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  4. There's a hatchery an hour north of Anchorage here that produces colored, pastel chicks for Easter. Pink, green, blue, they've got 'em. I suppose it's a holiday novelty but I've wondered if people think they're toys or something. They're pretty, sure, but it seems a little . . . I don't know . . . off to me.

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  5. When you were selling your eggs, were you making enuf money on them to cover costs? Or was it more of a hobby that made a little cash on the side?

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  6. I really need to get rich so I can buy some farmland. A dear friend of mine has some of the purtiest birds I've ever seen. I had no idea chickens could look so nice.

    I'm afraid 3 cats and 2 dogs will have to suffice for now.

    Oh, the wifeypoo made a loaf of your beer bread which she jazzed up with some parmigiana origiano. Needless to say, it didn't stay around long to cool.

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  7. Susan,
    Get something that lays green or blue eggs.

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  8. I'm sure you know more about this than I do, Susan, but I was always told that eggshell color was a direct result of diet and the minerals in the soil. And, therefore, that there is no difference, nutritionally, between brown or white eggs.

    Can you comment?

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  9. My barred rock is laying even while the snow covered everything, all with no coop as of yet!!! And they are a wonderful brown...I'm with you colored eggs are the best. 85 cents doesn't seem like much for farm fresh..Is it the area? or something else. We get about $3 a dozen from folks driving by when I have the fresh egg sign up..can you do that there?

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  10. I think that "chick day" at the post office would be my favourite all year! Except I'd be sneezing.

    Susan, you have linked to my gardening blog, but my URL has changed. Would you mind please updating it? (I wasn't sure how else to reach you but through the comments!) It's now http://playinthedirt.wordpress.com/. Thanks!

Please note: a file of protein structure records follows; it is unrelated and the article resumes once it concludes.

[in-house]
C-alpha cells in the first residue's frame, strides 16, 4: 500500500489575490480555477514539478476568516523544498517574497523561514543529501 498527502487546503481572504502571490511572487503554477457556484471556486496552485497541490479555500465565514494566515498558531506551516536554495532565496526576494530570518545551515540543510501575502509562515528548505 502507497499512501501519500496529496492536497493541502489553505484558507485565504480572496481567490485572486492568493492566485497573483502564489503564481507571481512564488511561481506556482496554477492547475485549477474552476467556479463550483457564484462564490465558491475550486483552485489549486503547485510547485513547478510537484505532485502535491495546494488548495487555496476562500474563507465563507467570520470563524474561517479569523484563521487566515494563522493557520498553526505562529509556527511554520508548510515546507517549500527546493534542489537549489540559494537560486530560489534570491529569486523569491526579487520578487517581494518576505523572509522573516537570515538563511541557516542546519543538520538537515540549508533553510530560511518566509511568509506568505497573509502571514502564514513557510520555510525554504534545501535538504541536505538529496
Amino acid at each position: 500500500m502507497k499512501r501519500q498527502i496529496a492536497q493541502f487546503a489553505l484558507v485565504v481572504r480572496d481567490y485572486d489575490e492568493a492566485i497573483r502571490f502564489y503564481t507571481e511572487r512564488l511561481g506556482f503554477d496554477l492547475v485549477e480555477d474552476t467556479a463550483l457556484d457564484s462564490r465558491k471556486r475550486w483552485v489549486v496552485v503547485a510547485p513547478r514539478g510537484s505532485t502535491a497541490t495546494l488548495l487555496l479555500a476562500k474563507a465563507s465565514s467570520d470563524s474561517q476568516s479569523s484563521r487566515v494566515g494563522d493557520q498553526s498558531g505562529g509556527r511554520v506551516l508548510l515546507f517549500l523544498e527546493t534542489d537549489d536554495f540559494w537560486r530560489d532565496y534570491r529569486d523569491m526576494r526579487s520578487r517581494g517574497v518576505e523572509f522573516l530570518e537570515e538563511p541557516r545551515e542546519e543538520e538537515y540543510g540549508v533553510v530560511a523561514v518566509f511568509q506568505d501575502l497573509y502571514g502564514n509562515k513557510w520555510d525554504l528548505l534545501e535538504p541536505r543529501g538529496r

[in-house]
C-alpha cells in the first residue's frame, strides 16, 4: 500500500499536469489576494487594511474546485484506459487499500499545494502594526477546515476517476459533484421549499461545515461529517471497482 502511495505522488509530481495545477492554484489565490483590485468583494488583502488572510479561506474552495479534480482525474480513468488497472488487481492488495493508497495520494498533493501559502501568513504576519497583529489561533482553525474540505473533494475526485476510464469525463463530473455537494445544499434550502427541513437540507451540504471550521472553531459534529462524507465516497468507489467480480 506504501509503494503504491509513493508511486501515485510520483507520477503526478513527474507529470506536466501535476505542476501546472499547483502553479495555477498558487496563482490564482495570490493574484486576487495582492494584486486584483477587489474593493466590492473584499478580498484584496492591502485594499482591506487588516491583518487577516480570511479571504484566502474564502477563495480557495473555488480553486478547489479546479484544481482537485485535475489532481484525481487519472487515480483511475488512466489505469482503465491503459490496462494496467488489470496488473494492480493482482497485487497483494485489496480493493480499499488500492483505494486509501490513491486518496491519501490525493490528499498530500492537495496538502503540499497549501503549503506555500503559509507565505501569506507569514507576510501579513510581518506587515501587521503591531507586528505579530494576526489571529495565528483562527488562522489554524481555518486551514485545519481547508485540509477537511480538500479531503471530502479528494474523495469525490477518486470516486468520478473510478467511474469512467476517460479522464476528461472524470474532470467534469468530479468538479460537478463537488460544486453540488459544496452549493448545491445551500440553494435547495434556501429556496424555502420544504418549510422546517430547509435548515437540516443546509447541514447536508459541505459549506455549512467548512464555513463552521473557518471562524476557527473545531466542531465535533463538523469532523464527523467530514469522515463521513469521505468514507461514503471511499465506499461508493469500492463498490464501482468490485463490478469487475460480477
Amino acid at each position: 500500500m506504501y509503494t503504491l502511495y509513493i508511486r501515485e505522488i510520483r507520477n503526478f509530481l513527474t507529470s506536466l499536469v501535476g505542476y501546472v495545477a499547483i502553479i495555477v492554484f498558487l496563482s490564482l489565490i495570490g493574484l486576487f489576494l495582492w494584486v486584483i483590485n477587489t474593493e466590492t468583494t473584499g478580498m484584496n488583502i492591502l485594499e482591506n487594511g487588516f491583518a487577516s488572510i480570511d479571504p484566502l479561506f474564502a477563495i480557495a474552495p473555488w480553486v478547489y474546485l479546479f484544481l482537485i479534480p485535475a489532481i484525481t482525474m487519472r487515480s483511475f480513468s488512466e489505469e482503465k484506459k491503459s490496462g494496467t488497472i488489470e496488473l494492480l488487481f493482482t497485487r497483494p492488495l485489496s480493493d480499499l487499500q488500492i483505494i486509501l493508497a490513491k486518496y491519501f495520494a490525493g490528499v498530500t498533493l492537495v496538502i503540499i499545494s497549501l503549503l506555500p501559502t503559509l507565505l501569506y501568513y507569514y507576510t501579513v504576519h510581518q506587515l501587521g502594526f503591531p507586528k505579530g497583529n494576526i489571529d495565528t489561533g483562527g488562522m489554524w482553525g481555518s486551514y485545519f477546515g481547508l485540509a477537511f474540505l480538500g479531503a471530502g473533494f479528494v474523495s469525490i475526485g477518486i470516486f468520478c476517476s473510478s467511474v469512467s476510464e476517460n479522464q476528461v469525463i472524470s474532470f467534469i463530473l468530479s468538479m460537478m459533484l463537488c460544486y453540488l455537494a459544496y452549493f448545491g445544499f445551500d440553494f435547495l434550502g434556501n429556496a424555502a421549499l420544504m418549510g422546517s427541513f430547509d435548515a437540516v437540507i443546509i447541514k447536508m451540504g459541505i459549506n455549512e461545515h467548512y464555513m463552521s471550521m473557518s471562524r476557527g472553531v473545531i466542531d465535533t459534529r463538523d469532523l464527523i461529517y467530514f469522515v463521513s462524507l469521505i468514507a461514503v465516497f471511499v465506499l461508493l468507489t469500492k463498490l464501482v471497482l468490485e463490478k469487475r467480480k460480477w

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  11. LOL Your descriptions just sound like something else I'd find while searching through the seed catalogs! (Which, btw, I'm VERY behind on placing those orders - yipes!)

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  12. Cuckoo Marans is my vote. Or how about Delawares?
    Yes, they definitely need to be pretty though. As I say: walking yard art is exactly what they are.
    Monica

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  13. (Oh, computer gods, please let me post this comment just once, not 34 times like before!)
    I can't wait to read about your adventures with chickens. Your courage inspires! If I had the courage (and I don't), I'd get the ones that lay the blue and green eggs. Love your new dishes too! Hope you are much, much better.

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  14. I like the mugs--it's nice to have chickens--they are sweet and freshly laid eggs are great too-glad you are feeling better

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  15. oooh, baby chick time is such fun! I'm partial to our Barred Plymouth Rocks and Buff Orpingtons. The one Rhode Island Red is partial to Chris, jumps out of the tractor into his arms on a nightly basis to nuzzle his neck for a minute. Very sweet. Come on spring and better laying!

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  16. HOORAY! More chickens for FG & Joe! I can't wait to see them chronicled on your blog. Umm...it WILL be chronicled on FarmGirl Fare...right? Please? Pretty please?

    I, too, am getting more chickens in the spring, though mine will be started pullets (that's about 4 months old and starting to lay eggs, for non-chicken people out there). I have too many cats to have cute little peeping baby chicks around.

    Woo-hooooooo!!!! CHICKENZ!!!!

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  17. farmgirl, if you like Barred Rocks but think dark eggs taste better,get yourself some Cuckoo Maran hens! They are a rare0ish breed, look like a Barred Rock and lay DARK chocolate brown eggs. They're a docile bird, lovely to look at and mine would lay in the dead of winter! Ideal Poultry has 'em. I am trying to trim down my baby peep wish list right now...

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  18. my dear husband and i raised a lovely family of girls. they brought joy and abundance to our humble farm. they joined us for dinner,often sampling our plates.Henny Penny and the girls!A practical girl,shaver red's guarantee an egg a day to help keep the Dr. away.Quite often 2 a day. Hearty,sweet,and very clever!Not super models but super chicks!!!

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  19. Farmgirl,

    Check out this page
    (gorgeous colored eggs) and this other one (the beautiful breed that lays them).

    When I was a child, my granny had the most wonderful looking hens and roosters. I couldn't wait to collect those huge, colorful eggs. Pink, deep red, pale green and blue. Just gorgeous. Your post brought back fond, fond memories. Thank you!

    A.

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  20. I think the Plymouth Barred Rocks need to stay at the top of the list. We had them on the farm when I was a youngster and I recall them being very gentle.